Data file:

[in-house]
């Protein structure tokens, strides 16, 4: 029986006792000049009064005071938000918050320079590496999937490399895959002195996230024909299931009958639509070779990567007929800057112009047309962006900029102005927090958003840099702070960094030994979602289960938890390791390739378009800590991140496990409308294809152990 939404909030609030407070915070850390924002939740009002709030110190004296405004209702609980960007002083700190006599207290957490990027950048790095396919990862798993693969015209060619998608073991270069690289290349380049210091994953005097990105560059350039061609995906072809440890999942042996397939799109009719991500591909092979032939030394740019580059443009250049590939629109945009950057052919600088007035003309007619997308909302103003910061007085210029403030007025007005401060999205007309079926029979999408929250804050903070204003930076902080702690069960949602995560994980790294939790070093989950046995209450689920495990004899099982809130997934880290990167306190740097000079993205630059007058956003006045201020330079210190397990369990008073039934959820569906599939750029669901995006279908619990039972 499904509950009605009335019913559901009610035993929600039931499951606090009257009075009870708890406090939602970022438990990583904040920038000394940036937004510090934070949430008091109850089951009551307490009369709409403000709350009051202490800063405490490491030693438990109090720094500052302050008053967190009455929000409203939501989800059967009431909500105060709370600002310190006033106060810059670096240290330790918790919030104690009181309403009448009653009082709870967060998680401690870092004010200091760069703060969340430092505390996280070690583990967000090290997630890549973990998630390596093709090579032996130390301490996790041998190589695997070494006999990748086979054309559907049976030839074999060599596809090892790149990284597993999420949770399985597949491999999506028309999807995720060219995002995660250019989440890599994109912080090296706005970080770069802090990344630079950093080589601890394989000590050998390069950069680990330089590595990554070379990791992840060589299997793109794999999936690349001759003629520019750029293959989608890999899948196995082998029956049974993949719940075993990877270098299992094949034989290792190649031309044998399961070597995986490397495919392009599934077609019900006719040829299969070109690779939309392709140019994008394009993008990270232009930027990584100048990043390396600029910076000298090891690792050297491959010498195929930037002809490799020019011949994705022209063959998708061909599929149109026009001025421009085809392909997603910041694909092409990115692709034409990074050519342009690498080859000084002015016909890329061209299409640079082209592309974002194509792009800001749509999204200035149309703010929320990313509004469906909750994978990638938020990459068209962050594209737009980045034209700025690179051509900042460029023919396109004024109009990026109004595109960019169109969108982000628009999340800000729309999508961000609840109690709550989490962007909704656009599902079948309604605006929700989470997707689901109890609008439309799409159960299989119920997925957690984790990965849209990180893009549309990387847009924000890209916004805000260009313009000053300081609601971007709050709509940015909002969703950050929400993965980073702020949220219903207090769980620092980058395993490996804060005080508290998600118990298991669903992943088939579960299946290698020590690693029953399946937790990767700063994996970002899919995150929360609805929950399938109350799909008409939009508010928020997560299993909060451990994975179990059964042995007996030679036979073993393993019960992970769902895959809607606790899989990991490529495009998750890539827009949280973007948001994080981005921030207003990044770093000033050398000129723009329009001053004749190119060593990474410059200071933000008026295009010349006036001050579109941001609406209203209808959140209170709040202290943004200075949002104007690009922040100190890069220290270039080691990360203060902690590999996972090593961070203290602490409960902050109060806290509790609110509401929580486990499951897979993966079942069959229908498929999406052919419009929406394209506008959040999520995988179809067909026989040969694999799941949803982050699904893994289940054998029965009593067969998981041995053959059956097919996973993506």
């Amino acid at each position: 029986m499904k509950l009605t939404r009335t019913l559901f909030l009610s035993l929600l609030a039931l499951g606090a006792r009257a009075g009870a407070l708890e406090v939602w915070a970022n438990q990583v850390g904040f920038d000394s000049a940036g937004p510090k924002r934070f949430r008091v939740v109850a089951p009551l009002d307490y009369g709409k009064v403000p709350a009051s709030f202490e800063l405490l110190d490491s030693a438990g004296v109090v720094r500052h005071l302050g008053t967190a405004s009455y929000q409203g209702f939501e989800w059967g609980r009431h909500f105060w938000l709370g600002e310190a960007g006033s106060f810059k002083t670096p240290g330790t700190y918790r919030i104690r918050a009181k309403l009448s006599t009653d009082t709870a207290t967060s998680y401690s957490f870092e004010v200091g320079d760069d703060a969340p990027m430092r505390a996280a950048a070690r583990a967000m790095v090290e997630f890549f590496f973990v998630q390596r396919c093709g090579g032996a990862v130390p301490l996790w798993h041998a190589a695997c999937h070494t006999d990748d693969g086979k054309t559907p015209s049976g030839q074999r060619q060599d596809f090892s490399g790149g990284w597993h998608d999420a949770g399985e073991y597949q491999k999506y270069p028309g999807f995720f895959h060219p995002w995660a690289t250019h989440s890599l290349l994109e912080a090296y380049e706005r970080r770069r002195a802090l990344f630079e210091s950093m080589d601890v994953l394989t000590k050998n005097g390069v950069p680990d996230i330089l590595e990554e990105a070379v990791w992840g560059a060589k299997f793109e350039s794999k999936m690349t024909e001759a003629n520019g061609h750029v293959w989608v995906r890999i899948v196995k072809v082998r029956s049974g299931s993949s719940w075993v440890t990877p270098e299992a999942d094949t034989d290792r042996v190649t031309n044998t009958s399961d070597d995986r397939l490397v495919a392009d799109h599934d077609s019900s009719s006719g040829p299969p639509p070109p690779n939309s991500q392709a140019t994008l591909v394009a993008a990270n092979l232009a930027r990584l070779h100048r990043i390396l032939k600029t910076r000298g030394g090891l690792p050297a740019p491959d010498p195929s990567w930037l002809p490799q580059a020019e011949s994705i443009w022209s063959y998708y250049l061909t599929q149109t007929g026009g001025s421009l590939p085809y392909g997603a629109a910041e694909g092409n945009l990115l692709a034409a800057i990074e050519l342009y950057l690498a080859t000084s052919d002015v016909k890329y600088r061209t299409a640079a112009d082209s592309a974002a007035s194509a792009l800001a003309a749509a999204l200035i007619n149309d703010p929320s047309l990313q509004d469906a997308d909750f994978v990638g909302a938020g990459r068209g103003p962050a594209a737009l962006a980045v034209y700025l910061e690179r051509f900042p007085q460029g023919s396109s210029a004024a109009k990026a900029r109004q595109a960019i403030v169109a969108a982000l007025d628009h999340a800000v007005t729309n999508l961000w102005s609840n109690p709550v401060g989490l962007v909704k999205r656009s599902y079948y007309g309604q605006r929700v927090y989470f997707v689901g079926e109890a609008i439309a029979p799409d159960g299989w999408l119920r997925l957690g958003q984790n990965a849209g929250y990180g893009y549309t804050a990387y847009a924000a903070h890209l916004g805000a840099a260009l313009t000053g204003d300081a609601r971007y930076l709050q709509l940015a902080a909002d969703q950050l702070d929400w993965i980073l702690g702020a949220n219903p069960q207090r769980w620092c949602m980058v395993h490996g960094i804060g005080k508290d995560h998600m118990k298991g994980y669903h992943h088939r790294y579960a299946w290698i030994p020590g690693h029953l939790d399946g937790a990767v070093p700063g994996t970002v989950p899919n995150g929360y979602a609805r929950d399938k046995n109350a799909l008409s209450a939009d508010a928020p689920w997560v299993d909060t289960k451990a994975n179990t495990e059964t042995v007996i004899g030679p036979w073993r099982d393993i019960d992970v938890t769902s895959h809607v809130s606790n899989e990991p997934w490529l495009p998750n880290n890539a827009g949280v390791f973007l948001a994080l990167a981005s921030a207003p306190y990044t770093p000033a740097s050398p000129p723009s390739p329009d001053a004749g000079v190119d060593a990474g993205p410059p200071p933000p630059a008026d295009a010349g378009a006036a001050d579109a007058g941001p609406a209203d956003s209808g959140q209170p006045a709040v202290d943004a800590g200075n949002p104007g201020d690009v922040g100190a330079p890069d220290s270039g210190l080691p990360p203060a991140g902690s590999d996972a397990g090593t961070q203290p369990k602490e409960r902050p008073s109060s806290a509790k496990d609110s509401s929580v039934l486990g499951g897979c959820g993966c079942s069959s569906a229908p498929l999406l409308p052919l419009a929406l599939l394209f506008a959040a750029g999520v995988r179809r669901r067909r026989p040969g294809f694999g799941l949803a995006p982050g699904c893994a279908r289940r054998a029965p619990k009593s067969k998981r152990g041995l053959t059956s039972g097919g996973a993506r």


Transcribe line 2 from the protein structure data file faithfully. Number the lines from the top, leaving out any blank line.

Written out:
């Protein structure tokens, strides 16, 4: 029986006792000049009064005071938000918050320079590496999937490399895959002195996230024909299931009958639509070779990567007929800057112009047309962006900029102005927090958003840099702070960094030994979602289960938890390791390739378009800590991140496990409308294809152990 939404909030609030407070915070850390924002939740009002709030110190004296405004209702609980960007002083700190006599207290957490990027950048790095396919990862798993693969015209060619998608073991270069690289290349380049210091994953005097990105560059350039061609995906072809440890999942042996397939799109009719991500591909092979032939030394740019580059443009250049590939629109945009950057052919600088007035003309007619997308909302103003910061007085210029403030007025007005401060999205007309079926029979999408929250804050903070204003930076902080702690069960949602995560994980790294939790070093989950046995209450689920495990004899099982809130997934880290990167306190740097000079993205630059007058956003006045201020330079210190397990369990008073039934959820569906599939750029669901995006279908619990039972 499904509950009605009335019913559901009610035993929600039931499951606090009257009075009870708890406090939602970022438990990583904040920038000394940036937004510090934070949430008091109850089951009551307490009369709409403000709350009051202490800063405490490491030693438990109090720094500052302050008053967190009455929000409203939501989800059967009431909500105060709370600002310190006033106060810059670096240290330790918790919030104690009181309403009448009653009082709870967060998680401690870092004010200091760069703060969340430092505390996280070690583990967000090290997630890549973990998630390596093709090579032996130390301490996790041998190589695997070494006999990748086979054309559907049976030839074999060599596809090892790149990284597993999420949770399985597949491999999506028309999807995720060219995002995660250019989440890599994109912080090296706005970080770069802090990344630079950093080589601890394989000590050998390069950069680990330089590595990554070379990791992840060589299997793109794999999936690349001759003629520019750029293959989608890999899948196995082998029956049974993949719940075993990877270098299992094949034989290792190649031309044998399961070597995986490397495919392009599934077609019900006719040829299969070109690779939309392709140019994008394009993008990270232009930027990584100048990043390396600029910076000298090891690792050297491959010498195929930037002809490799020019011949994705022209063959998708061909599929149109026009001025421009085809392909997603910041694909092409990115692709034409990074050519342009690498080859000084002015016909890329061209299409640079082209592309974002194509792009800001749509999204200035149309703010929320990313509004469906909750994978990638938020990459068209962050594209737009980045034209700025690179051509900042460029023919396109004024109009990026109004595109960019169109969108982000628009999340800000729309999508961000609840109690709550989490962007909704656009599902079948309604605006929700989470997707689901109890609008439309799409159960299989119920997925957690984790990965849209990180893009549309990387847009924000890209916004805000260009313009000053300081609601971007709050709509940015909002969703950050929400993965980073702020949220219903207090769980620092980058395993490996804060005080508290998600118990298991669903992943088939579960299946290698020590690693029953399946937790990767700063994996970002899919995150929360609805929950399938109350799909008409939009508010928020997560299993909060451990994975179990059964042995007996030679036979073993393993019960992970769902895959809607606790899989990991490529495009998750890539827009949280973007948001994080981005921030207003990044770093000033050398000129723009329009001053004749190119060593990474410059200071933000008026295009010349006036001050579109941001609406209203209808959140209170709040202290943004200075949002104007690009922040100190890069220290270039080691990360203060902690590999996972090593961070203290602490409960902050109060806290509790609110509401929580486990499951897979993966079942069959229908498929999406052919419009929406394209506008959040999520995988179809067909026989040969694999799941949803982050699904893994289940054998029965009593067969998981041995053959059956097919996973993506």